Though three of the five bullet journalists I spoke with loved their Leuchtturm, the other two swore by Scribbles That Matter, also in A5 paper size with dotted-grid pages. “The paper quality is thick without being too heavy, and the pages interact smoothly against the pens and art supplies I use when I journal,” says Alec Fischer, a film director who’s working on a short documentary with Carroll about the origin story of the Bullet Journal who also runs the Instagram account Fischr Journals. Nancy Elizabeth, founder of New Zealand–based stationery company Journal Junkies, agrees that the thick, smooth paper of the Scribbles That Matter notebook “prevents bleeding and ghosting from pens and paint. The covers are also gorgeous to look at and touch,” in an even more vibrant rainbow with embossed cartoons.
Best pens for bullet journaling
Though there was a clear consensus on the type of notebook that was best, every single one of the bullet journalers I spoke with preferred a different type of pen — but according to Carroll, that’s perfectly fine. “It’s important to me that people figure out what works best for them,” he said, admitting that for years, he used a simple Bic Cristal pen because he didn’t have to worry about losing them.
Chung, on the other hand, can’t stand writing with ballpoints. “They skip too much with shoddy ink, and felt tips are crushed by my natural handwriting.” That’s why she likes black gel pens with a 0.5 mm width, which are “thin enough for my sloppy handwriting to be legible but wide enough for me to do some hand-lettering.” Some of her current favorites include Pilot G2s and InkJoy Gels from Paper Mate.
Abrahamsen calls herself a “pen nomad: I’ll use one brand for a week or two, then move on to another, then another until eventually the cycle repeats, and I’m using the first pen again.” Some of her favorites include Tombow Mono Pens, Pilot Precise V5 Pens, and Paper Mate Flair Felt-Tip Pens.
These last felt-tip pens are also a favorite of Fischer’s. “I’ll do my planning outlines using a ruler and the Paper Mate pens,” he says. Though for actually writing notes, he likes Pigma Micron pens from the Japanese company Sakura, because they’re slightly less thick. The combination of the two pen widths, however, is part of the appeal. “I usually draw complex cityscape doodles in my pages when I’m feeling anxious, and I love how the duality of the thickness makes the final image look.”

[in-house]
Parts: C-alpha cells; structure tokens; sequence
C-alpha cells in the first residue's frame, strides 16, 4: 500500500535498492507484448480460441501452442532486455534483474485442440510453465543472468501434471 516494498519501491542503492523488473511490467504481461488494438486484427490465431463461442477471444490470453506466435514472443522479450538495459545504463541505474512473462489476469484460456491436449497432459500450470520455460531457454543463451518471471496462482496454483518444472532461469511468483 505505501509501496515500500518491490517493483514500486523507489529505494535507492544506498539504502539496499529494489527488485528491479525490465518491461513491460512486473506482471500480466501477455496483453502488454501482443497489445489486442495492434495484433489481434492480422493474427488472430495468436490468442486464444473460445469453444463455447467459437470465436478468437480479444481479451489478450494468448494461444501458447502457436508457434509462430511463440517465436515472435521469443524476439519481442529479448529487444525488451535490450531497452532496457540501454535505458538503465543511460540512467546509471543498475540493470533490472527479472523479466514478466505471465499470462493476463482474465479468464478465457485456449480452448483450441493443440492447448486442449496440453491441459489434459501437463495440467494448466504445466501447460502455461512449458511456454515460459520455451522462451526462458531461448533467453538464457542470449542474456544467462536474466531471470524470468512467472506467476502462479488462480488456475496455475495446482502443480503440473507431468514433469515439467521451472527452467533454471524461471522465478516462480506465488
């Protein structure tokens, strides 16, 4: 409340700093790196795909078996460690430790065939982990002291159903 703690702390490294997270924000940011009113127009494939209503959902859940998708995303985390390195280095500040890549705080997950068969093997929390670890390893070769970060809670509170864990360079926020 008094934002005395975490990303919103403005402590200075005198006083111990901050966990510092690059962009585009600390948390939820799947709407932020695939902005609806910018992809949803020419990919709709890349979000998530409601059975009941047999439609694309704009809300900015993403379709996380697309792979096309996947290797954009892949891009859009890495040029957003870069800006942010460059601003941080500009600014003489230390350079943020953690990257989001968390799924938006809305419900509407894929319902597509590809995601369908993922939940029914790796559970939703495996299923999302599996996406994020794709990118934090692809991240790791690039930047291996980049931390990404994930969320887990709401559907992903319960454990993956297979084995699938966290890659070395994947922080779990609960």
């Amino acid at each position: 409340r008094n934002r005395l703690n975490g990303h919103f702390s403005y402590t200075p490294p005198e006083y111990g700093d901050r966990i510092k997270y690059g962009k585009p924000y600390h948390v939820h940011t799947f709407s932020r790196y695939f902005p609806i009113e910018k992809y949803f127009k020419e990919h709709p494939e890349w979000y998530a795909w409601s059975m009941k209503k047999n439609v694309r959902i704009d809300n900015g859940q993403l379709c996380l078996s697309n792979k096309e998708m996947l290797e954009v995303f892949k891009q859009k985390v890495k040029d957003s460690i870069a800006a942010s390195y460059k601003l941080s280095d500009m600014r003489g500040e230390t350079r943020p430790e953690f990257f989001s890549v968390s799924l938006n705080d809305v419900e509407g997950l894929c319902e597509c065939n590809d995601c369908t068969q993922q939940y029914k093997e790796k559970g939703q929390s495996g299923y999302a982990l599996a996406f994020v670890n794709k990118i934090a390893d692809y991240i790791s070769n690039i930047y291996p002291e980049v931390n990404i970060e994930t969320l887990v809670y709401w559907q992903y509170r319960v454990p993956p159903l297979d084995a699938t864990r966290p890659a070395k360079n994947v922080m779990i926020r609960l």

Other recommended bullet journal supplies
Part of the beauty of the bullet journal is the simplicity of the system. All you really need is a notebook and a pen. But even the most minimalist bullet journal enthusiast could do with some other supplies, and this is also where things can get complicated. Remember that your personal preferences are what matters here. So if you don’t know how to use watercolors, for instance, don’t get the same watercolor pens you see on Instagram. However, nearly everyone I spoke with recommended getting some set of colored pens or markers in addition to a plain black pen, so that you can add pops of color to your journal. Fischer likes the Stabilo Point 88 Fineliner pens for that purpose. Since they’re just colored pens, they’re easy for beginners to manipulate.
Three of the bullet journalists, including Carroll, recommend keeping a ruler on hand for creating borders or grids to track behavior. Carroll uses a triangular ruler when designing things, “small enough to fit into the back pocket of my notebook.” And though this ruler isn’t the same one Carroll has, it’s small enough to fit in an A5-sized notebook.